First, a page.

Wanted: VP of Marketing

Job qualifications: Must know SEO, PPC, and must be comfortable making up to 50 cold calls per day.

This job is quota carrying with potential upside in compensation for high performers. Position requires a technically proficient individual who will also be heading up product development and will need to lead all development efforts. Salary: $40k per year.

Do your job postings look something like this?

If you’re running a startup and expanding your team, you probably have a dream wish list of who you’re looking for. Handsome, funny, agile with the latest stacks, creative, natural leaders – they do backflips too. Like many, you’re seeking the purple squirrel. Heard the term?

The purple squirrel is a term coined in 2012 by Michael Junge, a Google recruiter. It’s what recruiters call the mystical job candidate that handles all tasks listed in a job description with no training. You’re trying to hire someone doing almost the exact same thing, with qualifications and experience under their belt. The problem is that if a person has all that, they probably already have a job doing it elsewhere.

Most likely, you’ll find a junior candidate with great potential whose resume has been shredded upon receipt. Your sights are set on the purple squirrel; junior talent, be damned.

Purple squirrels exist, but they are next to impossible to find and for a startup, impossible to attract. Especially in a city like Vancouver, which looks longingly at the lush pockets of Silicon Valley and Seattle, while our brightest and best get headhunted and stolen away. We can’t pay to attract these squirrels – we simply don’t have the play money. But every roadblock has its silver lining.

Vancouver has great infrastructure to design and nurture startups. The right strategy for recruitment is a huge pain point – people want the best, but can’t afford the salaries other cities can offer.

Solution? Design your own purple squirrel. Hire young, ambitious talent and balance them with a seasoned captain or two to steer the boat. Look for trainability, an aptitude to learn quickly, and contract high-level work to set foundations. Use hacks to fill in the gaps. Here’s how to do it.

Find your captain

A ship can’t set sail without a captain, and neither can your startup. The captain will be a senior leader – they know how the pieces work together and are an expert delegator. Before leaving port, they make sure to hire enough deck hands, that the ship is seaworthy and has enough lifeboats for all of the passengers. While they know that the engines drive the ship forward, they don’t put on overalls and do engine work – that’s what his engineers are for.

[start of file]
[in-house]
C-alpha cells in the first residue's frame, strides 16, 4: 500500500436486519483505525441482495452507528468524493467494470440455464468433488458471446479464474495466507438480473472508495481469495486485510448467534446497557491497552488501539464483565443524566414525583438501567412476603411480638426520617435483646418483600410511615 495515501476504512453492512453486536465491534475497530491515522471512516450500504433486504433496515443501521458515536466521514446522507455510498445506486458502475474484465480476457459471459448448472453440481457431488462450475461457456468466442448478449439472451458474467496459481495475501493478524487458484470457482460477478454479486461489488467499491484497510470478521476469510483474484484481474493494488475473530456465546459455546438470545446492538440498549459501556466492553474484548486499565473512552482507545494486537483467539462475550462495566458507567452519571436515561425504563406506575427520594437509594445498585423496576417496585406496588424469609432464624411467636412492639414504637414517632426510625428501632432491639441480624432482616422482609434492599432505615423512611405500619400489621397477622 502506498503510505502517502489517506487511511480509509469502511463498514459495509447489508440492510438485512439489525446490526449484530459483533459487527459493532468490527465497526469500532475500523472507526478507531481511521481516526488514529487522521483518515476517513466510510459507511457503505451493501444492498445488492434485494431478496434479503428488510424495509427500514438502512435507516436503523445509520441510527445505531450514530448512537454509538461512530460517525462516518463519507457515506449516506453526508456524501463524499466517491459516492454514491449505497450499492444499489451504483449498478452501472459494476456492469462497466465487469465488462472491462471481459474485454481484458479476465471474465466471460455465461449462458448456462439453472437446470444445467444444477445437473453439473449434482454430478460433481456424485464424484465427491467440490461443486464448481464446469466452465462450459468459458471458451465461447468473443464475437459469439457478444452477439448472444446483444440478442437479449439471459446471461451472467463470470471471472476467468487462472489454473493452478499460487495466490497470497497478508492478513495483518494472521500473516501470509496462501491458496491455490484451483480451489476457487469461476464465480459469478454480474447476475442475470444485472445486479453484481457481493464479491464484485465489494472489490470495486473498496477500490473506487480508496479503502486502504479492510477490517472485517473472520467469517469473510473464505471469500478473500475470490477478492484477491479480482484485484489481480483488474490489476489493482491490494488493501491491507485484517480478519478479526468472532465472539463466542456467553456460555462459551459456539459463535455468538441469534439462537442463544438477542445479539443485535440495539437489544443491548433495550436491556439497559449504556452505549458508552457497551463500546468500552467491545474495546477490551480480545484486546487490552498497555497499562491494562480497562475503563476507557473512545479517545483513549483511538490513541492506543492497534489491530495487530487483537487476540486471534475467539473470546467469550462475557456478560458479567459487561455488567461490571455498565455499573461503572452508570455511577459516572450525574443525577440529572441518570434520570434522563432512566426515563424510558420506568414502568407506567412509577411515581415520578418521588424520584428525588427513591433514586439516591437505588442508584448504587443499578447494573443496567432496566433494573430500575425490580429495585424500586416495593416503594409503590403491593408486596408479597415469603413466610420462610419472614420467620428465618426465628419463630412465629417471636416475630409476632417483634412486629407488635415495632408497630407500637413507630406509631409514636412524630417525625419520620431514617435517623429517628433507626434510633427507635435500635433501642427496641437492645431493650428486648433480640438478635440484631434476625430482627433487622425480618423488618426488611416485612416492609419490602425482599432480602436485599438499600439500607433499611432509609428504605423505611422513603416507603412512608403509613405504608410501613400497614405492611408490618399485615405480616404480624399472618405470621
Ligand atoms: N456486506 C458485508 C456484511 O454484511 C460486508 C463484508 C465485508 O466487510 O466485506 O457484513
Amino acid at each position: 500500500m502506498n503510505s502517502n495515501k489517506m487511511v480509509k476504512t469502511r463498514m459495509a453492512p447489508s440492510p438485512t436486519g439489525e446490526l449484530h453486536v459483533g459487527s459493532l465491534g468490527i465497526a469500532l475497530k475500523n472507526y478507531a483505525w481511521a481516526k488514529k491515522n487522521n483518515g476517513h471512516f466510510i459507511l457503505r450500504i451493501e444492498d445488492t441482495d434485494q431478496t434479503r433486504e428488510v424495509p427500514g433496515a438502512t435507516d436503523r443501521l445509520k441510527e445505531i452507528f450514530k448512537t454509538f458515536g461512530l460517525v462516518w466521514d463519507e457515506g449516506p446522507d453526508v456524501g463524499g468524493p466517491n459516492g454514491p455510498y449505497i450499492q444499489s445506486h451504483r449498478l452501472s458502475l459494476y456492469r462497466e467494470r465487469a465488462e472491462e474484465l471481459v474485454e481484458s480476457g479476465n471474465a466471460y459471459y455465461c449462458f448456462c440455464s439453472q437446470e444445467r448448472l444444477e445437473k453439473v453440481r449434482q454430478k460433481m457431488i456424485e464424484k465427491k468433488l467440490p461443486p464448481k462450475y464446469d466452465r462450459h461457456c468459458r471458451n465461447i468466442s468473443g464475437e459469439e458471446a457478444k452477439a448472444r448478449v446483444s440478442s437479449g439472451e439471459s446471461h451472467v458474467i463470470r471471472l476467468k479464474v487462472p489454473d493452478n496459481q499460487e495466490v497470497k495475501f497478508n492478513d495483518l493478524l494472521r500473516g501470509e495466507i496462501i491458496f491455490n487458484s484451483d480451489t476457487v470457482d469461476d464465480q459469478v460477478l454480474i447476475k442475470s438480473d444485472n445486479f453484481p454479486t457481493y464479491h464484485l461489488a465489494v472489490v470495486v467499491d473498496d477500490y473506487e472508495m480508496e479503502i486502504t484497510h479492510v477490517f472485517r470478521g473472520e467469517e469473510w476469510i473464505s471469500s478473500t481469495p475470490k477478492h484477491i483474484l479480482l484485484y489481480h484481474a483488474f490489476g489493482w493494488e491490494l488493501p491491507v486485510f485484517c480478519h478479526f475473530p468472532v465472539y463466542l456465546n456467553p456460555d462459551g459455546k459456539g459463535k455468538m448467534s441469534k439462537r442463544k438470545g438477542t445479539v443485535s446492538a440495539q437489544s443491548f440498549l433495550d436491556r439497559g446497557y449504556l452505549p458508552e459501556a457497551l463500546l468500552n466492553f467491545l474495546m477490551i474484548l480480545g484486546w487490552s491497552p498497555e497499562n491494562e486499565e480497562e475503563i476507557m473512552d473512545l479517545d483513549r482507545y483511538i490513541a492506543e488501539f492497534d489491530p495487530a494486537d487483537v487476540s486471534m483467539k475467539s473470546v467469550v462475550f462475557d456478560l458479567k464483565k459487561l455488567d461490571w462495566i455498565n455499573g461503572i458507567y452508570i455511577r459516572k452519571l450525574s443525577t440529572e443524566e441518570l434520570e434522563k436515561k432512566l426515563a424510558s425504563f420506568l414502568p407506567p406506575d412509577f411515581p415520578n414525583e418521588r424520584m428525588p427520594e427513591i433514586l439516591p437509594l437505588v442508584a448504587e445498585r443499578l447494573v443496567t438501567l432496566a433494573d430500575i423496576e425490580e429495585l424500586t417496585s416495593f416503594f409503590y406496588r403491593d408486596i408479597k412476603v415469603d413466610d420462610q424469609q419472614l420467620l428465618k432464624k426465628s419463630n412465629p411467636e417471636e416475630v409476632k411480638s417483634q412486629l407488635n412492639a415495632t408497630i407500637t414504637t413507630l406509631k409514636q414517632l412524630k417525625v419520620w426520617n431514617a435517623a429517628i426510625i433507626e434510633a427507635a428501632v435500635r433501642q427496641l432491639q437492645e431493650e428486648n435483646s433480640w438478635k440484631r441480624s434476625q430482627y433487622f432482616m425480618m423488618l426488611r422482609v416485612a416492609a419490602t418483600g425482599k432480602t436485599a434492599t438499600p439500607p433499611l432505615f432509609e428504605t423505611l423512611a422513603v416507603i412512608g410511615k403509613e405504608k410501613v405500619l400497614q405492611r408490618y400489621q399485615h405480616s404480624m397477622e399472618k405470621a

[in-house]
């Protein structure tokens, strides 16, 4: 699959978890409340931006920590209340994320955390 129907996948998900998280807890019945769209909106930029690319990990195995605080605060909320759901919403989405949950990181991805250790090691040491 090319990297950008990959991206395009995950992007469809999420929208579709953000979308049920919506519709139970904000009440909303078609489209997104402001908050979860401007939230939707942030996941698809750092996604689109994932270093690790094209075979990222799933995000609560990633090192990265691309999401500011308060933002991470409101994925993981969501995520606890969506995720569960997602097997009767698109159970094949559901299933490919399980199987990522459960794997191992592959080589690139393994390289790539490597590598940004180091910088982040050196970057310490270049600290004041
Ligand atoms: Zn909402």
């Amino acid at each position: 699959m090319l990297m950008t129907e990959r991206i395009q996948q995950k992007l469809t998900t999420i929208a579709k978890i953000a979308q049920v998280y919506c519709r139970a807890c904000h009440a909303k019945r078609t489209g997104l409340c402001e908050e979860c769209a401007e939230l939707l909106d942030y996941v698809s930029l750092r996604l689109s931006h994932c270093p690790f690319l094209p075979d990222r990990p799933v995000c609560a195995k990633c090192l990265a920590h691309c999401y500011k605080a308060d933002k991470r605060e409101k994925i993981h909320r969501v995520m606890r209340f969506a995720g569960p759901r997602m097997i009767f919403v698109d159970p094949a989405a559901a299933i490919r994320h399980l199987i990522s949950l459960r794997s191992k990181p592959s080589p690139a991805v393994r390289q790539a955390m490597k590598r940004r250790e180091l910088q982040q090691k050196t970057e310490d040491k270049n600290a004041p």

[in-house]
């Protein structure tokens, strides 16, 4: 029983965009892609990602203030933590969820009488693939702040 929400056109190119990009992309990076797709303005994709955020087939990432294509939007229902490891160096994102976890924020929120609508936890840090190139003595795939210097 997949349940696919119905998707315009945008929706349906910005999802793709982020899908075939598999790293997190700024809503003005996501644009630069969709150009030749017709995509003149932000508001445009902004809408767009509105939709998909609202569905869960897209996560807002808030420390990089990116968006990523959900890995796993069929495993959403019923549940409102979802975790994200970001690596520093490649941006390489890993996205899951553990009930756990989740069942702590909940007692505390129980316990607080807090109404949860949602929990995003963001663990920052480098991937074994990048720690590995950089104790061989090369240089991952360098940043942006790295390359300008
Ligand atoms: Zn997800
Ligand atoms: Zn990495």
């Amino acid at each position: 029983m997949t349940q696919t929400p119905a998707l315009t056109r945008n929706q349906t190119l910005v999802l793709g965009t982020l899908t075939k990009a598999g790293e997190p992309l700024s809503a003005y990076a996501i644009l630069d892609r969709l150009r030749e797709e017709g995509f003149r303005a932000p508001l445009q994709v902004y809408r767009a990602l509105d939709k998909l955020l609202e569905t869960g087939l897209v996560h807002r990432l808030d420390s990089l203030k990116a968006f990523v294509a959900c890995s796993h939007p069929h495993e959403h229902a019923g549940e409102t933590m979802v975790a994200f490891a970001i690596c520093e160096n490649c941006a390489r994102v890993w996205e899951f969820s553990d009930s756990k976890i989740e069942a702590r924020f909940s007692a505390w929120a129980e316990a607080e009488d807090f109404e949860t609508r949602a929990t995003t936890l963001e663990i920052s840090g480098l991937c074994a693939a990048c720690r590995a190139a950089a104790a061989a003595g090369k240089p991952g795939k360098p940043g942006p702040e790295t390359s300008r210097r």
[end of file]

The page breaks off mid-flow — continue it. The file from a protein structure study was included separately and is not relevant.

In a startup, having a captain in charge of marketing who knows the tactics but doesn’t necessarily know how to execute the minutia isn’t necessarily bad. For example, I understand the mechanics of running paid advertising, but I couldn’t run a Facebook ads campaign to save my life.

The key here is having someone who knows how to set direction but empowers a team to actually execute his vision.

One caveat: If you hire the wrong captain they’ll ignore the warning about icebergs and bad things will happen.

You’ll probably need to pay them a bit more than you expect, but a talented executive can take your company to the next level.

Use contractors for specialized work

You and your team probably can’t afford to do every small, specialized task yourselves. There are a lot of specialized technical and even creative tasks that can and should be done by outside vendors.

You marketing manager may be creatively gifted, but struggles on the technical implementation side. Bringing in outside marketing tech smarts would allow your team to leverage what they have, and outsource what they don’t without the hassle of trying to find a purple squirrel.

That job ad will collect dust for months, or you’ll hire someone who’s half the squirrel you want, and instead of supporting them by hiring a senior contractor you get frustrated with their knowledge gaps. Not good.

Automate as much as possible

The next question to ask: Can this be done by a robot?

Outsourcing is great, but automation is even better. One of the easiest things to automate is user onboarding; why do this by hand when you can have a series of emails do the same work? Isn’t your time better spent figuring out what content to put into those emails instead of manually reaching out to each contact?

And what about other things that can be semi-automated? What if your sales team can create proposals in 15 minutes instead of hammering it out in 12 hours? Automation can work wonders for a cash-strapped startup.

Take another look at those who have failed fast. Maybe they can succeed with you